Arkansas Catholics worked on spirituality, life and social justice issues in their parishes in a time that also saw the debut of Arkansas Catholic.
The diocese also continued to participate in the RENEW program and the Little Rock Scripture Study programs, as a way to deepen and enrich the faith of Catholics in Arkansas.
The diocese also participated in healing services lead by Father Ralph A. DiOrio of the Diocese of Worcester, Mass. in 1986. In the March 7, 1986, issue, the paper reported that "12,000 attend prayer event at coliseum." A similar event in Fort Smith drew 1,500 people to the convention center there. Father DiOrio explained that his gift of healing was from God, and that he was not a faith healer. God uses him as a "conductor of God's loving power."
A new shelter for the homeless, Our House, was set to open in the former Cathedral of St. Andrew Parish Hall during the fall of 1987, the July 17, 1987, issue stated.
The Diocese of Little Rock saw another milestone May 28, 1988, when Warren Harvey of Conway became the first black priest ordained in the diocese.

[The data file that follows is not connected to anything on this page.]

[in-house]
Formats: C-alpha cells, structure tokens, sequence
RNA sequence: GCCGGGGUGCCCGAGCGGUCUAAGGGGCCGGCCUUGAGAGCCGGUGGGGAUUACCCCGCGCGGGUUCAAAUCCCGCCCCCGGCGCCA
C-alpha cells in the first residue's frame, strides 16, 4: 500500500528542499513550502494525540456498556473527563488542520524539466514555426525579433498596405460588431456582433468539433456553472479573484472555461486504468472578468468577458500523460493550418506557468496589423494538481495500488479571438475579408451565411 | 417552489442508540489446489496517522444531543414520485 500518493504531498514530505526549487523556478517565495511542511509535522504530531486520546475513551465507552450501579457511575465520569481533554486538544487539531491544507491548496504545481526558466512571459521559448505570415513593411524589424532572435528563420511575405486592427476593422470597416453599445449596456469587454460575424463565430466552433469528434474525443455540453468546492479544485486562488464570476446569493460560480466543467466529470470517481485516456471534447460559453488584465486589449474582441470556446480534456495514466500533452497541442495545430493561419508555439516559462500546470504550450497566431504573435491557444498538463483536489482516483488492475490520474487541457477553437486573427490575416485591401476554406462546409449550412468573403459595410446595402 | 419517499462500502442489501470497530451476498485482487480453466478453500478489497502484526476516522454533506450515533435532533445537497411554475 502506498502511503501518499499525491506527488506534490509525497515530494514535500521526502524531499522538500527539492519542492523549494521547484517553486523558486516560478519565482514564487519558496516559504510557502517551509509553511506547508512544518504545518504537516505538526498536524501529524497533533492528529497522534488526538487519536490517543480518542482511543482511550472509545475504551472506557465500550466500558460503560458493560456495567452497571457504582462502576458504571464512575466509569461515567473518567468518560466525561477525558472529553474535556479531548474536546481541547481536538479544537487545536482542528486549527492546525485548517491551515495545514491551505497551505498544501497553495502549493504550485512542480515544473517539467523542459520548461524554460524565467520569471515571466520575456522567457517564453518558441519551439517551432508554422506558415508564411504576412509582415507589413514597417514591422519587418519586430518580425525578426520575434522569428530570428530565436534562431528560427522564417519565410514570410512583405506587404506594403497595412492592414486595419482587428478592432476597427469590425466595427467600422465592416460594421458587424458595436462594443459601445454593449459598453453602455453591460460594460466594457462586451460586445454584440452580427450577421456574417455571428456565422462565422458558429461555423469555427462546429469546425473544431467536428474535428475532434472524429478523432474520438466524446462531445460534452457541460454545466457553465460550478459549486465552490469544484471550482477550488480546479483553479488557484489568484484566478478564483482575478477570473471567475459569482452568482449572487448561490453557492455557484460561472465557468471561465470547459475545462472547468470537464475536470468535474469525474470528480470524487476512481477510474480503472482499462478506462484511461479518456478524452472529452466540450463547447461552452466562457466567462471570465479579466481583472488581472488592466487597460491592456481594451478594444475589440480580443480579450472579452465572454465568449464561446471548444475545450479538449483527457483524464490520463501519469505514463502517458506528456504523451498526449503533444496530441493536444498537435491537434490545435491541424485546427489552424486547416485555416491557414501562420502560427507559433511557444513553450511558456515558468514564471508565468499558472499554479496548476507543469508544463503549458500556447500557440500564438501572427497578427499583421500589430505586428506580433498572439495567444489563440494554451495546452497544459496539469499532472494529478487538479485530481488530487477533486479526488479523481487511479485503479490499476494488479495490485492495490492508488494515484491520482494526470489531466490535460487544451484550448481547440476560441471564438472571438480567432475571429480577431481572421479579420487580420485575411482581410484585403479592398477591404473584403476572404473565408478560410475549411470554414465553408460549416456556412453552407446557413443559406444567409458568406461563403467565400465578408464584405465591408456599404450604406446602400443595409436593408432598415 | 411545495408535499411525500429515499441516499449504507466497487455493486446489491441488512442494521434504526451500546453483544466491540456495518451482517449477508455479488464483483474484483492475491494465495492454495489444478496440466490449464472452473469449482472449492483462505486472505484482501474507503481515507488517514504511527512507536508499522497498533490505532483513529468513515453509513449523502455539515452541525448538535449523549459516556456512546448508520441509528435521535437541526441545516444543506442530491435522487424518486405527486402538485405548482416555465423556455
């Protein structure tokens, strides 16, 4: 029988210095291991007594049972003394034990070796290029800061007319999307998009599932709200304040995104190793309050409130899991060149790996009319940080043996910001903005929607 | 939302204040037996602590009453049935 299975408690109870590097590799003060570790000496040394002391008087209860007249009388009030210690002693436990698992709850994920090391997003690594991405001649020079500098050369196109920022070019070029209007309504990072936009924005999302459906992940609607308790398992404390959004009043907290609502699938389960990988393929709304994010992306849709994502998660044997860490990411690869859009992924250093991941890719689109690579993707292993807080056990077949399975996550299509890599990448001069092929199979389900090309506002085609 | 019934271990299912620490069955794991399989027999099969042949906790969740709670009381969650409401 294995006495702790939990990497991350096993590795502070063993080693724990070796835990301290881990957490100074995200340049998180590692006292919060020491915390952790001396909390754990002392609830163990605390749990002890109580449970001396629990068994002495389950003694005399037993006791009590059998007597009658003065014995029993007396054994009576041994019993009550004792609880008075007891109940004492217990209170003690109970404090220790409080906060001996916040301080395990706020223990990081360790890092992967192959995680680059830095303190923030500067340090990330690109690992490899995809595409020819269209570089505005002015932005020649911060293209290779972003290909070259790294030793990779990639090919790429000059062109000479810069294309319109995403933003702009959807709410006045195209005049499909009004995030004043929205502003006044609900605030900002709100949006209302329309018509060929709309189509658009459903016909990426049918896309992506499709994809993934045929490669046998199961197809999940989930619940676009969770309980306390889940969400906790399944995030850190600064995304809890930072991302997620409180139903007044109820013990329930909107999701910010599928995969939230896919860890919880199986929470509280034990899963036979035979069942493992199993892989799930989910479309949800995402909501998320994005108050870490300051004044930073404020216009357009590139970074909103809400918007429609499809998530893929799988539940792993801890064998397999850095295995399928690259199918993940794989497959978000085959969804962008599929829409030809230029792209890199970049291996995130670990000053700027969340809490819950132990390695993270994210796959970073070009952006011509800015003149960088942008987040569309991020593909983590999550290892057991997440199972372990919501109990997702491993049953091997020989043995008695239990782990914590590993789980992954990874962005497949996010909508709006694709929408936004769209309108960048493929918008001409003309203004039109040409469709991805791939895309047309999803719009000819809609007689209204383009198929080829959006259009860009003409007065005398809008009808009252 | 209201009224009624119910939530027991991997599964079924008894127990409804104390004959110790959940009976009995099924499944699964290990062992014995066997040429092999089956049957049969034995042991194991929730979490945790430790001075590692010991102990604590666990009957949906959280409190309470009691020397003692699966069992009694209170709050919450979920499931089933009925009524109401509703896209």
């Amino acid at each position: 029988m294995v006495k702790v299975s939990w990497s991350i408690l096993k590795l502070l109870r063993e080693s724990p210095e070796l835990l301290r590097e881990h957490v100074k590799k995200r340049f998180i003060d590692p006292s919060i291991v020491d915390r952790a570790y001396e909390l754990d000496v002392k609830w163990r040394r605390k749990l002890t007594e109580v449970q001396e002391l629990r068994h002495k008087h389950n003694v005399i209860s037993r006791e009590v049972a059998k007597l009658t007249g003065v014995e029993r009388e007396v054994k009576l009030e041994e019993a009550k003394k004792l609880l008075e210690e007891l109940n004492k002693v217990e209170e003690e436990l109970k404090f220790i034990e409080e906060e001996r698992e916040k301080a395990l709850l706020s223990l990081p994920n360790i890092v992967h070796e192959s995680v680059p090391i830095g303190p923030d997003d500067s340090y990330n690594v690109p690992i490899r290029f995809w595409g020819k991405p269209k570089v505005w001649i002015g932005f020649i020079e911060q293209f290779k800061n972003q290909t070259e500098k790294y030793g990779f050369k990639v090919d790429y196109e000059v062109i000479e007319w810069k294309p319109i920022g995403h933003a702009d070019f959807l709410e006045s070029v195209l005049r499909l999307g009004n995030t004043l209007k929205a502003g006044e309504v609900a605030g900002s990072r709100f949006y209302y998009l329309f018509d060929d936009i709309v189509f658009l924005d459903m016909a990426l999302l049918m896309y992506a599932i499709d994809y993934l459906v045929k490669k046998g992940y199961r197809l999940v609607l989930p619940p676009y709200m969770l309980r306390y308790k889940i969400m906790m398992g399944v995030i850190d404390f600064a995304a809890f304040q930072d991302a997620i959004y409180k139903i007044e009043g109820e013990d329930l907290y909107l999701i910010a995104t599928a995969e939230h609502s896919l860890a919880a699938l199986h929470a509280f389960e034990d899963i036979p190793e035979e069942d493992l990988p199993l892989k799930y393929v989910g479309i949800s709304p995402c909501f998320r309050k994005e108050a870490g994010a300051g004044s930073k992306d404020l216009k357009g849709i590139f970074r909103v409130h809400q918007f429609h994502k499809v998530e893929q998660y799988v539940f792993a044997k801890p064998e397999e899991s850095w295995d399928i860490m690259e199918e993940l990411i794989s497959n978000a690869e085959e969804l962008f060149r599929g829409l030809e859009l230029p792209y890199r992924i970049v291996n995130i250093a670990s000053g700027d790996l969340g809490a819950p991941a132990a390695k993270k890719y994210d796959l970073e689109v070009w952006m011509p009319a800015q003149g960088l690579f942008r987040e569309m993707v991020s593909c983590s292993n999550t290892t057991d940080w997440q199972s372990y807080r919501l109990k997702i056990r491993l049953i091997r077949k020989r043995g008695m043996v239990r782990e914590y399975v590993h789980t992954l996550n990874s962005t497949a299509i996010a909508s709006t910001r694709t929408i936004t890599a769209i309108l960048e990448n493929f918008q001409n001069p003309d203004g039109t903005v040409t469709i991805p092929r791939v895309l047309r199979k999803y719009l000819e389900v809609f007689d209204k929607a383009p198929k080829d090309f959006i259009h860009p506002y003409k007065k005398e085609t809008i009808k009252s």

An earlier article in 1987, stated that the first black man ordained a brother in the United States (May 6, 1937), Brother Vincent Webb, SVD, came from Fordyce.
New era for newspaper
The last issue of The Guardian ran on March 14, 1986.
"Together, let us all have happy memories of the proud history of the diocesan newspaper," Bishop Andrew J. McDonald said.
The next week saw the debut of Arkansas Catholic, with a more modern logo and look to the newspaper.
The first issue was visibly different from the size and design of its predecessor, The Guardian. Bishop McDonald said the name change "speaks to the geography of the whole state."
Pope in Louisiana and Texas
Catholics in the United States prepared for Pope John Paul II's visit in September 1987.
Bishop McDonald led a group to the pope's stop in New Orleans. The group left for New Orleans on Sept. 11 and returned Sept. 13. The cost was $364 for double occupancy.